Similarly, FIGS. 6A and 6B show portions of an exemplary report generated in accordance with the present invention reflecting data gathered from professional respondents visiting the Web site under investigation. Graph 601 of FIG. 6A provides information regarding the type of professionals responding to the survey. Graph 602 provides information regarding the professionals' involvement with the product that is the subject of the Web site. Graph 603 provides information relating to the professionals' stated objective in visiting the Web site and graphs 604 convey information describing the professionals' opinions regarding usability of the Web site. Referring to FIG. 6B, graph 605 illustrates the anticipated behavior of the professionals as it relates to the product as a result of visiting the Web site. Finally, graph 606 illustrates the shift of attitude of the professionals toward the product as a result of visiting the Web site.

In the preferred embodiment, the reports also compare the Web site's conversion lift to a normative database of other similar sites. This might be represented as an index 511, as illustrated in FIG. 5D.

At periodic intervals after responding to the survey, follow up e-mails may be sent to survey respondents to determine how the respondent's intended behavior and reported behavior with respect to the product or service compared with the intended behavior the survey respondent reported in response to the exit question set. For example, with reference to FIG. 7A, an exemplary follow-up e-mail is illustrated. FIG. 7B illustrates exemplary follow up questions.

FIG. 8A is a flow chart illustrating a method for measuring an impact of a web site on an intent of a web site viewer to take a desired action relating to a product or service, in accordance with a preferred embodiment of the present invention. In step 801, the viewer views one or more pages from the Web site. In step 802, it is determined whether the viewer should be presented with an invitation to take the survey. If so, it is determined, in step 803, whether the viewer has accepted the invitation. If the viewer accepts the invitation, in step 804, the viewer is presented with a plurality of questions related to the Web site. At least one of the questions is presented upon the viewer taking an action indicating an intent exit the Web site. In step 805, a response to at least some of the plurality of questions is received from the viewer. In step 806, a metric, indicating the impact, is calculated based on the response.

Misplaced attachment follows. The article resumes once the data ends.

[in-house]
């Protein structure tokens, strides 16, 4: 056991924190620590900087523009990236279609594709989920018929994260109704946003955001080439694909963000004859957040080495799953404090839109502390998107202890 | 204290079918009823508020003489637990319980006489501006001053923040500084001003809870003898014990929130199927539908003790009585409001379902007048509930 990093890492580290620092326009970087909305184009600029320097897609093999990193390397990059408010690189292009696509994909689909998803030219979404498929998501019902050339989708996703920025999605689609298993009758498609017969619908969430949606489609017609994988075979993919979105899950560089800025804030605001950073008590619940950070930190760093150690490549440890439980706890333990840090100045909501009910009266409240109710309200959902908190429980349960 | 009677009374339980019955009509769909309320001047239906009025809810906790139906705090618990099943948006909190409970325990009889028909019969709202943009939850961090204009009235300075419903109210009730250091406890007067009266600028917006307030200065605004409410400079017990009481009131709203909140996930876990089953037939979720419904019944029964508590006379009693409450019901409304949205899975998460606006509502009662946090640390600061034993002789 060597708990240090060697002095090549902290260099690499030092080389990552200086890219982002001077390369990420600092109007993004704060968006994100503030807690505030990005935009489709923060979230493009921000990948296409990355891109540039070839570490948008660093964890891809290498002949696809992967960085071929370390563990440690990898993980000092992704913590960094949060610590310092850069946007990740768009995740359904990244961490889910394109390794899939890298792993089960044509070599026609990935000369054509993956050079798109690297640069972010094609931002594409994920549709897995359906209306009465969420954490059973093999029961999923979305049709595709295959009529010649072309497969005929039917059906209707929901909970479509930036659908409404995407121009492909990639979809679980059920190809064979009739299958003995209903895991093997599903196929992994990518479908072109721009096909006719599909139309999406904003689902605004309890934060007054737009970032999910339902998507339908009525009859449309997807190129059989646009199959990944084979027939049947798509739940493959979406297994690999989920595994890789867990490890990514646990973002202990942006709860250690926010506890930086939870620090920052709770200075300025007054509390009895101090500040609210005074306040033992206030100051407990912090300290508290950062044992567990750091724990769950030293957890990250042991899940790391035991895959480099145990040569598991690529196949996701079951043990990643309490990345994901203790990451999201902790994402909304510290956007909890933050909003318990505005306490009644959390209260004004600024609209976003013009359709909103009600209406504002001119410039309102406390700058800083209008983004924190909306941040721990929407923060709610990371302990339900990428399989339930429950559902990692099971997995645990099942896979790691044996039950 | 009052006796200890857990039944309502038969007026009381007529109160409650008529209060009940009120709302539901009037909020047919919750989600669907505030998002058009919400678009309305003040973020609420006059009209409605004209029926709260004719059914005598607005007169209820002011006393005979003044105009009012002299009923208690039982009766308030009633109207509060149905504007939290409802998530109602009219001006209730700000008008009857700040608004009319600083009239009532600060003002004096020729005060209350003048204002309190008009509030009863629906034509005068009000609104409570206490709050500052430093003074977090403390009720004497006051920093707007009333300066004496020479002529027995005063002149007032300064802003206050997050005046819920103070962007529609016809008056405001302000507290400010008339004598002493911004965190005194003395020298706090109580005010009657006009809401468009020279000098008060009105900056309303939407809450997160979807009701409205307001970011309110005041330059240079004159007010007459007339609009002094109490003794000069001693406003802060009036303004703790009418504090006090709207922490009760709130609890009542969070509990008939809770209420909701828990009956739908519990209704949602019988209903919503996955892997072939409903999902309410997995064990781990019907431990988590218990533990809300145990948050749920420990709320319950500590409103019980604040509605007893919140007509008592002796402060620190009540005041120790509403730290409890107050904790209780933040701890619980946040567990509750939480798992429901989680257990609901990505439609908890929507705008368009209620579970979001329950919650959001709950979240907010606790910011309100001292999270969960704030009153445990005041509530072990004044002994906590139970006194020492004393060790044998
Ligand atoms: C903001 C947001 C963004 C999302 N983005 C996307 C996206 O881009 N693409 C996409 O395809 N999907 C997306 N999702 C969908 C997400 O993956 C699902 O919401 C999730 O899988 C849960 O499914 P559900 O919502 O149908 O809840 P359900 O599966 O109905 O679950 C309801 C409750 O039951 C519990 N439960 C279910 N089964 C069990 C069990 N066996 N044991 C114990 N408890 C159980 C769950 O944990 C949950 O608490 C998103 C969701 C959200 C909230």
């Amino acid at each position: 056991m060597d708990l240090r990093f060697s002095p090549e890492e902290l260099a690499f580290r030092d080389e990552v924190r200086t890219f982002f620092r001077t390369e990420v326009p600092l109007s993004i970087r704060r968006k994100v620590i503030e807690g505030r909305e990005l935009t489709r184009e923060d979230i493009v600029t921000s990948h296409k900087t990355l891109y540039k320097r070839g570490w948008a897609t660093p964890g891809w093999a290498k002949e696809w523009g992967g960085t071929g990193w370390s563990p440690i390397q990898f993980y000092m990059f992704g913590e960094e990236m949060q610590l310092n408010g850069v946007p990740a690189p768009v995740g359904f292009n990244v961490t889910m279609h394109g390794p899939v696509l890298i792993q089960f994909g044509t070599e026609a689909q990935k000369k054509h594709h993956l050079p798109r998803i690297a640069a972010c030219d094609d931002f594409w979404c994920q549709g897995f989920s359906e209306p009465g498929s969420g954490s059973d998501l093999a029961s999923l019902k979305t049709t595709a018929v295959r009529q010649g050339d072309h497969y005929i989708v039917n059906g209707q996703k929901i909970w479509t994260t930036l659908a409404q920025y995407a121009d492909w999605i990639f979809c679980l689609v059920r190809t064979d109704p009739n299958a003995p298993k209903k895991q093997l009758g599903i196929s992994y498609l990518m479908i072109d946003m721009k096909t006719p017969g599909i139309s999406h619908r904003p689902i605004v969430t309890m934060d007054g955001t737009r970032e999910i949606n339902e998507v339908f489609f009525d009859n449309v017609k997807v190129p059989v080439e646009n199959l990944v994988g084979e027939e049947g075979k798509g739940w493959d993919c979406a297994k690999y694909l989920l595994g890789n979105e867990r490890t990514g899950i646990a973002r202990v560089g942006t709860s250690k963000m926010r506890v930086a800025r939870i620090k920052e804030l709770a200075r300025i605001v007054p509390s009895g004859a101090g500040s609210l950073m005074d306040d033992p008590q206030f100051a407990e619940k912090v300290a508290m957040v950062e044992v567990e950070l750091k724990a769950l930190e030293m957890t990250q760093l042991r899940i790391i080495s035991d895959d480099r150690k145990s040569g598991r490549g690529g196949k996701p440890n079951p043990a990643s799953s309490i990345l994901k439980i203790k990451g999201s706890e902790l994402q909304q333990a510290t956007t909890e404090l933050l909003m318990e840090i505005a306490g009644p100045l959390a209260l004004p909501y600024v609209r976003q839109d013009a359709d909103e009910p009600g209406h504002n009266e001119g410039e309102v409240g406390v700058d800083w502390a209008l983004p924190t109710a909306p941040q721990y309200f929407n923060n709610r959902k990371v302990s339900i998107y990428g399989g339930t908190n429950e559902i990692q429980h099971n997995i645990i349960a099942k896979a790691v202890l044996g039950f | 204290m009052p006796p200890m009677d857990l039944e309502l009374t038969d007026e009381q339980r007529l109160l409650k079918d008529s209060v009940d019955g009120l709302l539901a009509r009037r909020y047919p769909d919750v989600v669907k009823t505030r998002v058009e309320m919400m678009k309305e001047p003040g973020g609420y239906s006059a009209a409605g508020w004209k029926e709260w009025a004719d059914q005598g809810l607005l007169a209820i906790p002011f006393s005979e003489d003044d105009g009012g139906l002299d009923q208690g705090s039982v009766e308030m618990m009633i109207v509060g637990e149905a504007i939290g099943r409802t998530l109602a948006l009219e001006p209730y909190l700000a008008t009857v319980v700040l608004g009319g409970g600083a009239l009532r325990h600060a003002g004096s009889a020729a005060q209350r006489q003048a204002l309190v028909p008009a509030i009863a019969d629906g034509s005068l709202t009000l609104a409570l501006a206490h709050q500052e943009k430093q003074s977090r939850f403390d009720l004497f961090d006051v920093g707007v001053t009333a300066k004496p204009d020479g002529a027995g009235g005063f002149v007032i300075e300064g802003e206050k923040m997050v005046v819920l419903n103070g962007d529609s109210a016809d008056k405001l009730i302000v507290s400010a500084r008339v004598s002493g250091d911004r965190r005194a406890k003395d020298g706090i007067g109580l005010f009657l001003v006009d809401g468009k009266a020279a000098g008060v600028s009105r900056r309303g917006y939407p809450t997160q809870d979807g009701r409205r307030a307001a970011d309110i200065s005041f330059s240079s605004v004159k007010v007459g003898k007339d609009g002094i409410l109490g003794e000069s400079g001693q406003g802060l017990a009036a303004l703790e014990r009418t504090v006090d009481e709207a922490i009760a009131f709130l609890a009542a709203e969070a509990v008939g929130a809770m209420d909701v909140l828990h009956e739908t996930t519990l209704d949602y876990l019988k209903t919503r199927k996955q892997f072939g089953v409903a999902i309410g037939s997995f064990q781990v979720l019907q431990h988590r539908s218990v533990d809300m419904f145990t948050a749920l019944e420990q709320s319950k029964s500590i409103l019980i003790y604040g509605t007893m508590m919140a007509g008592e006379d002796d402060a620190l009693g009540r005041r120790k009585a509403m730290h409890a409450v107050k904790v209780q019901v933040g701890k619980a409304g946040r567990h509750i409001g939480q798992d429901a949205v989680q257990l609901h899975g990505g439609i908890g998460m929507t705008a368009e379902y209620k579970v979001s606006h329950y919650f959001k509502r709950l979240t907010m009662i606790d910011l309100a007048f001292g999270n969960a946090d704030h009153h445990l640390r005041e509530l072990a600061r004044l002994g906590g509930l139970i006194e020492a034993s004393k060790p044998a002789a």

In the preferred embodiment, in step 807, a stage of involvement with the product or service is determined for each of the viewers. In step 808, the viewers are categorized based on the determined stage of involvement and, in step 809, the metric is analyzed for each category of viewers.

With reference to FIG. 8B, in some embodiments, in step 810, the metric is compared to a plurality of other metrics calculated for a plurality of other web sites, relating to products or services, indicating an impact of the other web sites on an intent of viewers of the web sites to take a desired action relating to the products or services.

In some embodiments, in step 811, after the viewer exits the Web site, an indication of a reported or an intended action of the viewer relating to the product or service is received from the viewer. In further embodiments, in step 812, an indication of whether the viewer's reported or intended action relating to the product or service was impacted by the viewer's viewing the Web site is received from the viewer.

Referenced by
Citing PatentFiling datePublication dateApplicantTitle
US8396737 *Feb 21, 2006Mar 12, 2013Hewlett-Packard Development Company, L.P.Website analysis combining quantitative and qualitative data
US8538800 *May 21, 2007Sep 17, 2013Microsoft CorporationEvent-based analysis of business objectives
US20080294471 *May 21, 2007Nov 27, 2008Microsoft CorporationEvent-based analysis of business objectives
Classifications
U.S. Classification705/7.32, 705/7.33
International ClassificationG06Q30/00
Cooperative ClassificationG06Q30/02, G06Q30/0204, G06Q30/0203
European ClassificationG06Q30/02, G06Q30/0203, G06Q30/0204
Legal Events
DateCodeEventDescription
Feb 11, 2004ASAssignment
Owner name: INTERNET UNIVERSITY INC., TEXAS
Free format text: ASSIGNMENT OF ASSIGNORS INTEREST;ASSIGNORS:BLUMBERG, MARC;GARDETTO, DAWN;LEVY, DOUGLAS;AND OTHERS;REEL/FRAME:015047/0515
Effective date: 20040206